JOHN MCGLUE:     And no doubt you are telling them. 1300-222-720. We’re talking childcare, and childcare for your kids. It’s about to change, no doubt it’s the one thing we’re certain of is that there will be change. Quite the nature of that we don’t know yet, but the Minister is giving some clues. She’s happy to talk to you - about the affordability of childcare as well, which is a big issue for people and whether or not childcare is affordable for you. The Productivity Commission and the Minister keen to hear your experience. 1300-222-720.

Can I ask you about the phrase the approved service provider, or approved services, which the Productivity Commission mentions. And essentially that is I think something which many Australians are keen to see redefined or panel-beaten into a different shape. And it’s this: that for many people they wonder why it is that you cannot get a childcare subsidy, for example, for a family member who’s looking after the children in the family home. To what extent would you like to see major changes in that area?

SUSSAN LEY:         Well I’d like to see people who do work shift work, emergency workers - and we have a huge hospitality industry here in Perth - able to get the childcare they need. And sometimes that might be in their own home. And that is something that we will seriously consider, and certainly the PC talked a lot about in-home care. And people can call it nannying, but I want to get away from the class warfare type of response that often happens when you say the word nanny, because if you’ve got two children, the cost of getting them in the car, getting them to childcare, picking them up at the end of the day, worrying because the centre closes at six o’clock and your boss might want you to stay back late, all adds up to you not going to work at all.

And what I’m saying is if in fact we do support, through Government subsidy, in-home care, it will be within the formal regulated, or as you say approved, system. We won’t be funding somebody to come to your house, working unofficially and unstacking a dishwasher, and doing a bit of child-minding in the process. This is early education and care; it’s a high-quality product. And we want families to participate in it, and if they’re to receive Government subsidies it has to be within that formal framework.

JOHN MCGLUE:     Fourteen to five on Drive, you’re with John McGlue. 1300222720. We’ll come to your calls in just a moment. Sussan Ley, the Assistant Minister for Education is my guest at the studio, she’s got responsibility for early childhood services, and there are big changes coming. Happy to hear from you, and she’s happy to take on board your suggestions; she’s here in Perth trying to learn more about what West Australians want to – want in their childcare services, amongst other things. 1300222720. Let’s go to Paul, Minister. G’day to you.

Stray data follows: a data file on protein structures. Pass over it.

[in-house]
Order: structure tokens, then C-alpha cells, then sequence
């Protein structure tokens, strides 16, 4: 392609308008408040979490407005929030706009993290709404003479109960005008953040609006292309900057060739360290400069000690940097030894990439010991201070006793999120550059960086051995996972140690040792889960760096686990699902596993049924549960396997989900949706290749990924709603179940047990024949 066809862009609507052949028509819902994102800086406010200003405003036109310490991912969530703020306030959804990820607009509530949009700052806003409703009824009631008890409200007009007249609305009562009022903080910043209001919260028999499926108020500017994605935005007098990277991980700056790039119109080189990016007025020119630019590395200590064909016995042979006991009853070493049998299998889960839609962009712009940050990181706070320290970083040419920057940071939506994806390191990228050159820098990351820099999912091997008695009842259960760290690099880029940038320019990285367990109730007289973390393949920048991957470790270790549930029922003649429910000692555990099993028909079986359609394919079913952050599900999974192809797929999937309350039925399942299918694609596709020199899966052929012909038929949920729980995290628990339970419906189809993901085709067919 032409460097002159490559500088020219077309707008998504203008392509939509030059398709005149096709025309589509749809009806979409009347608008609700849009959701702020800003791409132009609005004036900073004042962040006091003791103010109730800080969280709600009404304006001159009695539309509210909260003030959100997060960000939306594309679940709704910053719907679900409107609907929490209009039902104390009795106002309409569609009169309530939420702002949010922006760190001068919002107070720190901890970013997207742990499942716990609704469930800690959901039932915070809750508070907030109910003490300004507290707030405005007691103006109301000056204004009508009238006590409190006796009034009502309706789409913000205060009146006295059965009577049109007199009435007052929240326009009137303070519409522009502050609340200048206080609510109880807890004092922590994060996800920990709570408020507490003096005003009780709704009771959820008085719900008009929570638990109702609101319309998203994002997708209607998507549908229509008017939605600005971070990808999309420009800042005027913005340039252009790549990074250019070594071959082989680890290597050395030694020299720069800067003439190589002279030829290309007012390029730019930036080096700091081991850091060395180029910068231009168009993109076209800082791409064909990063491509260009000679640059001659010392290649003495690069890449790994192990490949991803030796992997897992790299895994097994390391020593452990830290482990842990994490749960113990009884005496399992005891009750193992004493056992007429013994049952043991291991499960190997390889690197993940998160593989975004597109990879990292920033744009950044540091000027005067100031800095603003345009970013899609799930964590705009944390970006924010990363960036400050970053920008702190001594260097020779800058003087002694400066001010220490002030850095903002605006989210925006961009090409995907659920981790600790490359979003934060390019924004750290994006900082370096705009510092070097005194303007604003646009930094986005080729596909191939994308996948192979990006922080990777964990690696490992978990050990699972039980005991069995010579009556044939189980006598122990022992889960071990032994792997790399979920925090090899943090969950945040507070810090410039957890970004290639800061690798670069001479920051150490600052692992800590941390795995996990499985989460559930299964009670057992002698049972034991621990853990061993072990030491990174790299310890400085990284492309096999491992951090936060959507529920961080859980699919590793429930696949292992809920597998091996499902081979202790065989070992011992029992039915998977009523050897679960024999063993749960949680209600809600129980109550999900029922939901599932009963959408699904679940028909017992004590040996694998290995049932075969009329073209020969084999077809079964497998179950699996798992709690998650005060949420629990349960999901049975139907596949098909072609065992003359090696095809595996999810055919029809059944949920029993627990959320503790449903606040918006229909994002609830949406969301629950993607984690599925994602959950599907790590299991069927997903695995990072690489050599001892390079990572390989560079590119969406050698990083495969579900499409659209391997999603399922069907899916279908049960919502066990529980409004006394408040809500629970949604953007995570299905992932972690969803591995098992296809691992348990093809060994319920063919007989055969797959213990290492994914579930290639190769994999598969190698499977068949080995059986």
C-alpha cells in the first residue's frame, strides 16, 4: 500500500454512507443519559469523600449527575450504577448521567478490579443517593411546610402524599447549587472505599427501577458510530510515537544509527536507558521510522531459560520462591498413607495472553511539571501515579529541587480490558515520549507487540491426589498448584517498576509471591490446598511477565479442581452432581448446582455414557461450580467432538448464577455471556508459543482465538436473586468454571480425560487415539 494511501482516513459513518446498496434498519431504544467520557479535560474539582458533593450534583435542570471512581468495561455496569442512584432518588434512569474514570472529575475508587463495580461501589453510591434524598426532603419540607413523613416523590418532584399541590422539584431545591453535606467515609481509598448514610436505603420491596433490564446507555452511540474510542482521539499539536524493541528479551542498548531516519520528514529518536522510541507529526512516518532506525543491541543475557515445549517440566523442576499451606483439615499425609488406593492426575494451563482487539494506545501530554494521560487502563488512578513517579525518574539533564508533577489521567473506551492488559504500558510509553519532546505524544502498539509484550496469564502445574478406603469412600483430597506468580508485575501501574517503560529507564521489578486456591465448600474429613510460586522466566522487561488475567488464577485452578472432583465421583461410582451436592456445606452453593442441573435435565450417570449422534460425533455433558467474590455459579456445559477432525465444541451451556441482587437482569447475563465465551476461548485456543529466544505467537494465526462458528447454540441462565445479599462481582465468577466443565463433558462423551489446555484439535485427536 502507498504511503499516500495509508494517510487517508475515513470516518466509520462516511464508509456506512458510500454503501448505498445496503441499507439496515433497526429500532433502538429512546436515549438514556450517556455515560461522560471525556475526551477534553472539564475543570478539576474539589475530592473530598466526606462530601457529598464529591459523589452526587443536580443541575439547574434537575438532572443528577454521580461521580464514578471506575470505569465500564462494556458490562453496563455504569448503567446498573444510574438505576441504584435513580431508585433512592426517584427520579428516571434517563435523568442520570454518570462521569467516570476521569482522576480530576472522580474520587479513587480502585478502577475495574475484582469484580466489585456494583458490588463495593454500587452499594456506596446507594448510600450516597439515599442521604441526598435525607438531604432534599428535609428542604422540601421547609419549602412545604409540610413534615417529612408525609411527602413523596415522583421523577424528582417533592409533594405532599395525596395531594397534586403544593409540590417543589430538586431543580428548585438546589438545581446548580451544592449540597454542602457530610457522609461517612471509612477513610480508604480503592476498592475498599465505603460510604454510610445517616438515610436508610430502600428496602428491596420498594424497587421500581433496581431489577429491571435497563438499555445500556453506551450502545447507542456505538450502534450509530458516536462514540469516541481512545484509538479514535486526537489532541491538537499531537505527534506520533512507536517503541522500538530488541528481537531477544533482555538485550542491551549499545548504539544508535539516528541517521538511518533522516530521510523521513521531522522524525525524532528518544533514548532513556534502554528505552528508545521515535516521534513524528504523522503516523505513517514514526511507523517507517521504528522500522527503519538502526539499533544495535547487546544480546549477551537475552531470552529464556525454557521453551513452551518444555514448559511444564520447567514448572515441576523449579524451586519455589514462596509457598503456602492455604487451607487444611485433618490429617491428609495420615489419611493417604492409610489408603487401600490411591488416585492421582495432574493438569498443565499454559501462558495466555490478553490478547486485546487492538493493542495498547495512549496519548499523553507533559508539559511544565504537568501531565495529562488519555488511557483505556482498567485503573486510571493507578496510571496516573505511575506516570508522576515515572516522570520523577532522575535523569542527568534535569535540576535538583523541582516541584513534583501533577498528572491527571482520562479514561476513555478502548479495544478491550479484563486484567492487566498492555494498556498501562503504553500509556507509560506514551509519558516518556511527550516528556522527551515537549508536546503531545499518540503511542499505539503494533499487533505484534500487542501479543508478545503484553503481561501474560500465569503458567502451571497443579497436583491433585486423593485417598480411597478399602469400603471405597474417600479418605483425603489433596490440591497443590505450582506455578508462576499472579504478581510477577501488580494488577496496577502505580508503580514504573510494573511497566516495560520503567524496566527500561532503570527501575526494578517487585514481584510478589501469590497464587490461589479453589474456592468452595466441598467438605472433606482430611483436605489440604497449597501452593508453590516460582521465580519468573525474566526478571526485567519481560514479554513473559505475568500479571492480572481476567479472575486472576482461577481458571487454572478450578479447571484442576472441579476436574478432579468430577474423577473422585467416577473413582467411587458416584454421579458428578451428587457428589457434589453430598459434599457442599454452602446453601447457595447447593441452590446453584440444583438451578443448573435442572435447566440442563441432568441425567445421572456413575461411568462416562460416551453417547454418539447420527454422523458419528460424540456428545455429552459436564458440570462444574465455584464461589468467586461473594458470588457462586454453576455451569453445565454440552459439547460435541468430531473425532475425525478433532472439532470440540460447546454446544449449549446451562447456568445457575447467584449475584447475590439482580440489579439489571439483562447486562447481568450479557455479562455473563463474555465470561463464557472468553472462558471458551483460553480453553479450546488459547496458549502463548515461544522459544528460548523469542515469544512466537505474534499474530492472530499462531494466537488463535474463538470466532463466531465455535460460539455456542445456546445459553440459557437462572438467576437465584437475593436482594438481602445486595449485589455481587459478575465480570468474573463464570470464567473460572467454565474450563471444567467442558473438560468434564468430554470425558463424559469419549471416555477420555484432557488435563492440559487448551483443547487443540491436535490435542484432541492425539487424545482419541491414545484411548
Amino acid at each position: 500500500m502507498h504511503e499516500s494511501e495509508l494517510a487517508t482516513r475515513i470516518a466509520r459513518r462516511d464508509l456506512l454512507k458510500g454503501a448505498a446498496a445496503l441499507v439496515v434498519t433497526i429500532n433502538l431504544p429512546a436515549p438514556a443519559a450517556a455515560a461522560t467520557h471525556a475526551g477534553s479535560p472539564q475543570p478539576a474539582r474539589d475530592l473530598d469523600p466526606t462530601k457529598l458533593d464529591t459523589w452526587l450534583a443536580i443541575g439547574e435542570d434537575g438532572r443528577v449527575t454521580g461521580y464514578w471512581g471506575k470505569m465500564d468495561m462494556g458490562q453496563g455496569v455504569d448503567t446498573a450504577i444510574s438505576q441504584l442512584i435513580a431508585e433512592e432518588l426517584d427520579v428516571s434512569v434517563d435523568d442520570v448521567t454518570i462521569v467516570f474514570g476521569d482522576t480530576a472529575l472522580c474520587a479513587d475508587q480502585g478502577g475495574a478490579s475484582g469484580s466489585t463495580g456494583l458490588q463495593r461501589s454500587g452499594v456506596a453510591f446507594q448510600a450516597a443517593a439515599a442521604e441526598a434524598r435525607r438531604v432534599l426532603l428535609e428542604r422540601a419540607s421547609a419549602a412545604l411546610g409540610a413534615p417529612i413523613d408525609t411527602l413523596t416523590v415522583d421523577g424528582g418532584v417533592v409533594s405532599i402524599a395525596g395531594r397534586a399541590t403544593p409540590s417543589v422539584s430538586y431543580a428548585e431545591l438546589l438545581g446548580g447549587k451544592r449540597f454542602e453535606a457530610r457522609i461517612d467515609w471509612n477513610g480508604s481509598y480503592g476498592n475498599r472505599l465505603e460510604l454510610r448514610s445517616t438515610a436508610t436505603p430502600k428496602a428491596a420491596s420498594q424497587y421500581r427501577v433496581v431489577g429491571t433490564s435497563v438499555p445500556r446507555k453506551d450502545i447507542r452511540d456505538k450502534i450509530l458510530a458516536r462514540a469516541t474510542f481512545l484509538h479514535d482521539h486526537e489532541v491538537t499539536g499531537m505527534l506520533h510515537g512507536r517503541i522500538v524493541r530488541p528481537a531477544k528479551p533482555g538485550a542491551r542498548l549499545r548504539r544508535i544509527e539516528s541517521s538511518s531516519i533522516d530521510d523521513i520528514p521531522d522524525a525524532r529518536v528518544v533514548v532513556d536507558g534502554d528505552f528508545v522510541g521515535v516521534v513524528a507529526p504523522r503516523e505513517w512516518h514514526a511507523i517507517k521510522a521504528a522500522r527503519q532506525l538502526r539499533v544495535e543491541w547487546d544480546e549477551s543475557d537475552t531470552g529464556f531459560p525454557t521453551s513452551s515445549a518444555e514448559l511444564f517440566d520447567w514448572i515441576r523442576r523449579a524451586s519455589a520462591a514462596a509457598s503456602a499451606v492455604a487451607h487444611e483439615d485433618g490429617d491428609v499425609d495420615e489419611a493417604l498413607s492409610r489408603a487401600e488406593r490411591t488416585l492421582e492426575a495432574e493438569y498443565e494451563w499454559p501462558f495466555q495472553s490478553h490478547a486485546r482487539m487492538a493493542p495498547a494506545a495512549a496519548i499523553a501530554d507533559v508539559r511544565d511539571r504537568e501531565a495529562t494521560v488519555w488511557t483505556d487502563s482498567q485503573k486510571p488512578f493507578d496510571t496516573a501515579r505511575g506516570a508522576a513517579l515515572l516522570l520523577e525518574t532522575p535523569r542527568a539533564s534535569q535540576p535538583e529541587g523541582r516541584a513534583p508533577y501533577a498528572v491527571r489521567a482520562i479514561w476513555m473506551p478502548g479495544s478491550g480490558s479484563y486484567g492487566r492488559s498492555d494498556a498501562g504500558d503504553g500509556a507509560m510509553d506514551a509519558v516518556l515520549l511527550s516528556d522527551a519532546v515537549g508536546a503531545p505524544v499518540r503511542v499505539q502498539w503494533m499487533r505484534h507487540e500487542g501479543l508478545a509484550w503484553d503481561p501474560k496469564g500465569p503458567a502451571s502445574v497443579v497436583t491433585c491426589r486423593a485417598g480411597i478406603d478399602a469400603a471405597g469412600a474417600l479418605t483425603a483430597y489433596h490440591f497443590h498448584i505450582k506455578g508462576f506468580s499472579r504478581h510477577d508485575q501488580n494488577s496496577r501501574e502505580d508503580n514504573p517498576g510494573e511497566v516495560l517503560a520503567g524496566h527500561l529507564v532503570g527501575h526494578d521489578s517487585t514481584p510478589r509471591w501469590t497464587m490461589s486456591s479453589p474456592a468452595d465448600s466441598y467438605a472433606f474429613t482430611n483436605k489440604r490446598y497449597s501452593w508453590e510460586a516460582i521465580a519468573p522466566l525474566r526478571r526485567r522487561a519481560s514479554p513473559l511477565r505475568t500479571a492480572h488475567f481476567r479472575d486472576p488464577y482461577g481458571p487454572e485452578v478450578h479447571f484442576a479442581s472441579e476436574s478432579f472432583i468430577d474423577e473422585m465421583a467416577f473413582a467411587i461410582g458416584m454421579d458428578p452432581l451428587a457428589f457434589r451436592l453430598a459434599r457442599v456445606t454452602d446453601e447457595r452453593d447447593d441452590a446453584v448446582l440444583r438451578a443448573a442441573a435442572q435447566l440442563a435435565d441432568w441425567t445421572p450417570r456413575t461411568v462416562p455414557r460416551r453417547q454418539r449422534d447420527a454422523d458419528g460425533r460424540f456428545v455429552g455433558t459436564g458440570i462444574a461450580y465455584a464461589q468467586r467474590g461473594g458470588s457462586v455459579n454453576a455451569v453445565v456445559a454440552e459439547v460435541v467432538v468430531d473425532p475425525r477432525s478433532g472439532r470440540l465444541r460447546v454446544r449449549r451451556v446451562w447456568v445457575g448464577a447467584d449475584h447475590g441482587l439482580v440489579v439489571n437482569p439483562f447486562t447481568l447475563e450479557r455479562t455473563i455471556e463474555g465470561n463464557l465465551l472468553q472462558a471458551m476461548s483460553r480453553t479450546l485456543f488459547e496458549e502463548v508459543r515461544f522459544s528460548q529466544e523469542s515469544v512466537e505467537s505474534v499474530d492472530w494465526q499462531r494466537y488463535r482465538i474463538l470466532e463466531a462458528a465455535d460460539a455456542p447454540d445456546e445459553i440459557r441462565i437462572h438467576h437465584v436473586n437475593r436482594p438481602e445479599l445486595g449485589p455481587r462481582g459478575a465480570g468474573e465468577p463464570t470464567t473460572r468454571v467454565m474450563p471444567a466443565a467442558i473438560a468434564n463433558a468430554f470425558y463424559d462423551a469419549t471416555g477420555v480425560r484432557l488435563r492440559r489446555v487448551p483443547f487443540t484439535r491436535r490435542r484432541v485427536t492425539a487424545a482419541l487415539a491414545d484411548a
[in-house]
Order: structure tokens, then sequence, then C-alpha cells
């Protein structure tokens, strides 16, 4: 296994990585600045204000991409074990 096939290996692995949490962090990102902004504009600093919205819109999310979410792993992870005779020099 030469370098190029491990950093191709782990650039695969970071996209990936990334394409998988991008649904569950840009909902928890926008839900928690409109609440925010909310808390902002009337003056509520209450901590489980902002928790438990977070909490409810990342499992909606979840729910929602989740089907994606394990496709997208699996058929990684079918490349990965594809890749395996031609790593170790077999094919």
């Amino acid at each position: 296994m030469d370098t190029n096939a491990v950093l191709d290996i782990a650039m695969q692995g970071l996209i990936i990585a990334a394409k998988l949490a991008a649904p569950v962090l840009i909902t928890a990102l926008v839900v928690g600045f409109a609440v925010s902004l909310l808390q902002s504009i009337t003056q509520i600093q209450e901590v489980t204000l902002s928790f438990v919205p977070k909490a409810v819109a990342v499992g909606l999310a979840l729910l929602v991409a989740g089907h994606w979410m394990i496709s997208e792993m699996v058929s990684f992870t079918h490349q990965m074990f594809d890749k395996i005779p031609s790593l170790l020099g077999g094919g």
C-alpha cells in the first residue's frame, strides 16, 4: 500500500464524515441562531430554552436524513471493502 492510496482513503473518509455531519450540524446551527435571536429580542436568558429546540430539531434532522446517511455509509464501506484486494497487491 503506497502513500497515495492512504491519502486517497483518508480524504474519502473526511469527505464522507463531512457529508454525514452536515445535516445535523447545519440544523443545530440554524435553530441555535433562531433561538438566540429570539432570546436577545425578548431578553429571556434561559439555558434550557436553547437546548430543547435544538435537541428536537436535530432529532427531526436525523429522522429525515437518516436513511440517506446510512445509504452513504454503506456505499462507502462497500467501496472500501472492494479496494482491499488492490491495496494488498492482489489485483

CALLER PAUL:      How you going there guys?

JOHN MCGLUE:     All well thank you. What would you like to say Paul, or what would you like to ask the Minister?

CALLER PAUL:      I just wanted to ask the Minister, we actually have a couple of childcare centres ourselves, and one of the problems I’ve seen at the moment is that we’re being told that there’s going to be acutally  teach – we need teacher qualifications, we need to be employing a teacher within our childcare centre. And what I’d like to ask the Minister - as a teacher myself I’m aware of the wages – how are childcare centres supposed to be able to afford to pay a teacher, when the ratios are also going to be a lot less, how are we going to be able to afford a teacher with their holidays 12 weeks a year, within the childcare system?

SUSSAN LEY:         Paul I’m sympathetic and it’s something I hear often. As you know, the National Quality Framework is owned now by your government, by the WA Government. I talked to your ministers about this and for example, am encouraging a system where if you can’t get that teacher you can have a waiver in place, or the category of person that can be considered a teacher can be extended, so that you don’t face this difficulty both in access and payment. It’s a huge problem that the wages in childcare compared to the wages in schools – actually it’s not so much the wages, it’s the conditions, the holidays, the hours of work – mean that we’re losing good-quality early childhood teachers to the school system. And you’ve identified a really important problem. I’m working with state and territory ministers to fix it.

JOHN MCGLUE:     Paul, many thanks for that. 1300222720. Sussan Ley let’s go to Dee, who wants to talk about the fact that women at home need some help as well. Dee, welcome to drive.

CALLER DEE:         Hello. I’m also a trained childcare worker who’s no longer in the industry for the reasons Paul was talking about, And also as a mother who knew that my children needed socialisation as well with other children. Yeah, playgroups meant everything only goes so far, and I needed to access childcare occasionally for my children, and yeah, it is expensive as a single wage earner, and yet I respect that childcare workers don’t get paid enough.

JOHN MCGLUE:     Yes.